8.5

Imaginative Korean Horror Exhuma Gives Old Spirits New Life

Movies Reviews horror movies
Imaginative Korean Horror Exhuma Gives Old Spirits New Life

Writer/director Jang Jae-hyun’s Exhuma bobs and weaves in ways American exorcism stories couldn’t fathom. Shades of The Wailing’s transformative storytelling covers its haunted burial grounds, traditional exhumation practices and resentful spirits, all with filmmaking ambitions that think outside the (coffin) box. Exhuma presents as ordinary until it’s not, a splendid feature of slippery South Korean thrillers. Jang’s gravedigging ghost hunt takes multiple forms, each one more ferocious than the last, as nationalist histories manifest as a seething threat to modern generations.

Exhuma follows a quartet of afterlife specialists: There’s renowned shaman Hwa-rim (Kim Go-eun), her full-body inked partner Bong-gil (Lee Do-hyun), “Geomancer” AKA feng shui master Kim Sang-deok (Choi Min-sik) and mortician Yeong-geun (Yoo Hae-jin). A wealthy Korean American family hires Hwa-rim and Bong-gil to eliminate a “Grave’s Call” curse afflicting their newborn son; Sang-deok and Yeong-geun are enlisted to help locate the problem ancestor’s grave. Together, near North Korea’s border, the party discovers a nameless tombstone. They’re in the right place, but Sang-deok can’t shake an alarming aura around the site. Some jobs aren’t worth the payday, as Sang-deok and his fellow undead bloodhounds are about to find out.

Jang’s approach welcomes international audiences into South Korean lore, where spirituality thrives without scoffs or sarcasm—it’s an immersive treat because there’s no disbelief or doubt to bog down the storytelling. Hwa-rim doesn’t waste time clashing against that one annoying pest who continually downplays supernatural experiences (the “they’re not real” plant). A propulsive energy trims fatty tropes off Exhuma’s lean cut of vengeful, hereditary malevolence.

The result is a simultaneously gorgeous and terrifying mystery. Hwa-rim’s shamanistic dances— complete with ceremonial blades—are agile poetry in motion, as she slices into pig carcasses in rhythm with Bong-gil’s trance-like drumbeat. There’s an alluring intimacy here, but Jang never loses sight of the frights that await. Exhuma exploits the reality of Japanese loyalists during the Korean occupation era in the same way that Taiwan’s Detention incorporates the tragic military oppression of yesteryear. Specters are adorned with samurai features, sometimes recalling a less-erotic Blood Beat. Jang’s scripted swerves set convention ablaze, especially when smashing the barrier between ghastly paranormal plotting and outright creature-feature savagery.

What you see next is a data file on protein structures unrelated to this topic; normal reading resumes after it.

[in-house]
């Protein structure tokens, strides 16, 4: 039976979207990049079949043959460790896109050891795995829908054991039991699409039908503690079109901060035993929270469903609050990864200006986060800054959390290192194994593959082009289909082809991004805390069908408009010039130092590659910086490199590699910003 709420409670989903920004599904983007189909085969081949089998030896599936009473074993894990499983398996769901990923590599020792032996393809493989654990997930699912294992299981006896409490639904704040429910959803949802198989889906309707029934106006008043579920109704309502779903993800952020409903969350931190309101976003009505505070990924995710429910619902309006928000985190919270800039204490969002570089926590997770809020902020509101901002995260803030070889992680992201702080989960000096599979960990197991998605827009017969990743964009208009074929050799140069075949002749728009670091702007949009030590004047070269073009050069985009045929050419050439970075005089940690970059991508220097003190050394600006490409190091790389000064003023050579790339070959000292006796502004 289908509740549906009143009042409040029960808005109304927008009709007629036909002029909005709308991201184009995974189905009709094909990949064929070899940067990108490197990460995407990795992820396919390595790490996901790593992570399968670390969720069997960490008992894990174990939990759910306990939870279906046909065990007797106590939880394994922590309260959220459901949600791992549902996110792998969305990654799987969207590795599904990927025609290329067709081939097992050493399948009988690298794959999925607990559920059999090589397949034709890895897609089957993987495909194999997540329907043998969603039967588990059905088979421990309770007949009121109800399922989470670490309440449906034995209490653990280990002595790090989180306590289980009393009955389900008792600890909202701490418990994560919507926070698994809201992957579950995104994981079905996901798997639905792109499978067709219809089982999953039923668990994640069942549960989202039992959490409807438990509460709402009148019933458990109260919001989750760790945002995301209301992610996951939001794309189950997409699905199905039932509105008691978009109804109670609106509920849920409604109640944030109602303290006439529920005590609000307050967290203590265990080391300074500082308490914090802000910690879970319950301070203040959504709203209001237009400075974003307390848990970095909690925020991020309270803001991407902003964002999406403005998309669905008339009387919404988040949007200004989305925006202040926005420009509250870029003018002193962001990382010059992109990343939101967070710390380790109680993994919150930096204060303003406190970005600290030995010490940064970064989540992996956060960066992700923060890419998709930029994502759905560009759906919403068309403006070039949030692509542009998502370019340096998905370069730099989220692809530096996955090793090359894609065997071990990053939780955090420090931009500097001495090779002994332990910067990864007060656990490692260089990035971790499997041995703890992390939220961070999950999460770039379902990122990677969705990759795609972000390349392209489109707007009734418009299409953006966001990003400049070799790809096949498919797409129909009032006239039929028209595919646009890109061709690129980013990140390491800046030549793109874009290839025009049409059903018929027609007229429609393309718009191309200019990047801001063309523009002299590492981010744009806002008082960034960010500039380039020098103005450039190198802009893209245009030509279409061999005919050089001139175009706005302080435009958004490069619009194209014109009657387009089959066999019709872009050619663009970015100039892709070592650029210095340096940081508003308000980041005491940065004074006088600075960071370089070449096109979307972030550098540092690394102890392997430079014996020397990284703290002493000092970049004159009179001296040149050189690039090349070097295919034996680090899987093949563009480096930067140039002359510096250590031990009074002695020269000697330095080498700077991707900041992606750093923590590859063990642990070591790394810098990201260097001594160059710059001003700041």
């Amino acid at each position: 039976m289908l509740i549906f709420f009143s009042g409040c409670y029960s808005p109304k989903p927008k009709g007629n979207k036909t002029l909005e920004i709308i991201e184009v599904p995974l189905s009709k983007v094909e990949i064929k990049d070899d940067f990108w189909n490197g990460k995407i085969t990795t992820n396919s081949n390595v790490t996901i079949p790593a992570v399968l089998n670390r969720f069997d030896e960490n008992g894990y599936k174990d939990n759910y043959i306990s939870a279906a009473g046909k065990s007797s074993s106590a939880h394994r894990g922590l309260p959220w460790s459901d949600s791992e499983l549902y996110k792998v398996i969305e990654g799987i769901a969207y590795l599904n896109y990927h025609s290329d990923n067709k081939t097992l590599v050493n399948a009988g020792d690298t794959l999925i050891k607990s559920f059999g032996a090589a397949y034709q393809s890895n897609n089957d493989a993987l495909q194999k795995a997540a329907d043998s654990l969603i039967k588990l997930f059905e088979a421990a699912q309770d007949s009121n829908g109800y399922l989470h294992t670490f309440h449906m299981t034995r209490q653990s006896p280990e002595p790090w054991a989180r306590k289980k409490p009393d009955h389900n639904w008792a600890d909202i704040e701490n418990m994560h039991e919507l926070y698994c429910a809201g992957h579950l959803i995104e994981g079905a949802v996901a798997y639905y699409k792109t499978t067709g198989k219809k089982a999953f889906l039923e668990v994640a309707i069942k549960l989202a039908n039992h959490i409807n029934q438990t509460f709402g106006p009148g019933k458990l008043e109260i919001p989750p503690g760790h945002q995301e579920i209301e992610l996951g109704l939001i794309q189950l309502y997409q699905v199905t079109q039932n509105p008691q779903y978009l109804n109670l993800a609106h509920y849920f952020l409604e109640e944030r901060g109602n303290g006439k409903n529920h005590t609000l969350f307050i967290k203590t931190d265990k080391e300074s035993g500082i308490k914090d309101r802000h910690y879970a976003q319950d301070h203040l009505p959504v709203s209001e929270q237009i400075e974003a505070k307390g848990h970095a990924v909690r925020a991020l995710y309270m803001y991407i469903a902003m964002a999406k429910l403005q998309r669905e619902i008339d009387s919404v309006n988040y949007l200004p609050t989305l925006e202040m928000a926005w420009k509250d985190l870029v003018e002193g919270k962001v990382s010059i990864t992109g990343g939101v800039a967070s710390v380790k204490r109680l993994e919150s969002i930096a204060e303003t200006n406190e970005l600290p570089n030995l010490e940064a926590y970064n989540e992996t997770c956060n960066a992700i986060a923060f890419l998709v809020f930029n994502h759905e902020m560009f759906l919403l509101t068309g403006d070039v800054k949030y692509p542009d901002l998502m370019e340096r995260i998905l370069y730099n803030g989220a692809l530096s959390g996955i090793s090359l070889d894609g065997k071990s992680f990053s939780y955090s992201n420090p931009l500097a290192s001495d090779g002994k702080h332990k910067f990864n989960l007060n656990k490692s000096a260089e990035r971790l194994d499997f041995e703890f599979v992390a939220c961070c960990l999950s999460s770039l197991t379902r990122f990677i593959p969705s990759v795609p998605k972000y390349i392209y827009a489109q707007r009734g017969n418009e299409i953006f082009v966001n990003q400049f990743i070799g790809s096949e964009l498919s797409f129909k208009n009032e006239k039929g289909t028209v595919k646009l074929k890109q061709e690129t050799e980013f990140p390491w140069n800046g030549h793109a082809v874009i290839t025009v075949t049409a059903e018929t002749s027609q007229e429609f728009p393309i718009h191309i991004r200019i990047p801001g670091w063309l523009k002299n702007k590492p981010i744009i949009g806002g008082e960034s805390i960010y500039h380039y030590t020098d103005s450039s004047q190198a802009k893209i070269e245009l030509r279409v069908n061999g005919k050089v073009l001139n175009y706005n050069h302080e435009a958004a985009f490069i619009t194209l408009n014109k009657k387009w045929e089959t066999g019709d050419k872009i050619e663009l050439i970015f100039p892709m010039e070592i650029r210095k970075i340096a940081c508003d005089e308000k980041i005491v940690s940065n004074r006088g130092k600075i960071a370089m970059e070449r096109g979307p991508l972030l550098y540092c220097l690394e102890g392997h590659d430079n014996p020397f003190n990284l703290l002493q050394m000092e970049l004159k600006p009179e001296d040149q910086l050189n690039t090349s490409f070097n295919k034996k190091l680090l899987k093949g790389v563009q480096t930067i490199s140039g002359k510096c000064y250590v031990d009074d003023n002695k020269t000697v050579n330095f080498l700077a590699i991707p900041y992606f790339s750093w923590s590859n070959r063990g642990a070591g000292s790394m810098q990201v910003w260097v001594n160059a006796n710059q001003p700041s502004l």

Throughout, it paints a rich tapestry of South Korean genre attributes. Imagery like Bong-gil’s Buddhist scripture tattoos or souls-turned-fireballs streaking across the midnight skies become fantastical accents on an eerie folkloric portrait. The violence aims for maximalist impact, ranging from blood-dripping severed heads to the nauseatingly loud sound design of bones cracking as possessed individuals contort their bodies into inhuman positions. It’s been executed before, but Jang develops his own distinct flavors. Scenes are drenched in sweat, specifically and expressively South Korean, and organically chilling by virtue of their thorough conceptualization.

Exhuma is a freshly squeezed horror refresher. That might sound like pedestrian praise, but competency always reigns supreme. Spew hyperbole all you want; Jang deserves your compliments. But, at its core, Exhuma is a wildly imaginative take on a familiar narrative that deserves your attention not because it reinvents the genre, but because it punches an old take into a newfound gear. Jang’s Exhuma is a multifaceted contender, from its special effects to its profound performances, to snatch 2024’s horror release crown.

Director: Jang Jae-Hyun
Writers: Jang Jae-Hyun
Starring: Choi Min-Sik, Kim Go-Eun, Yoo Hai-Jin, Lee Do-Hyun
Release Date: June 4, 2024


Matt Donato is a Los Angeles-based film critic currently published on SlashFilm, Fangoria, Bloody Disgusting, and anywhere else he’s allowed to spread the gospel of Demon Wind. He is also a member of the Critics Choice Association. Definitely don’t feed him after midnight.

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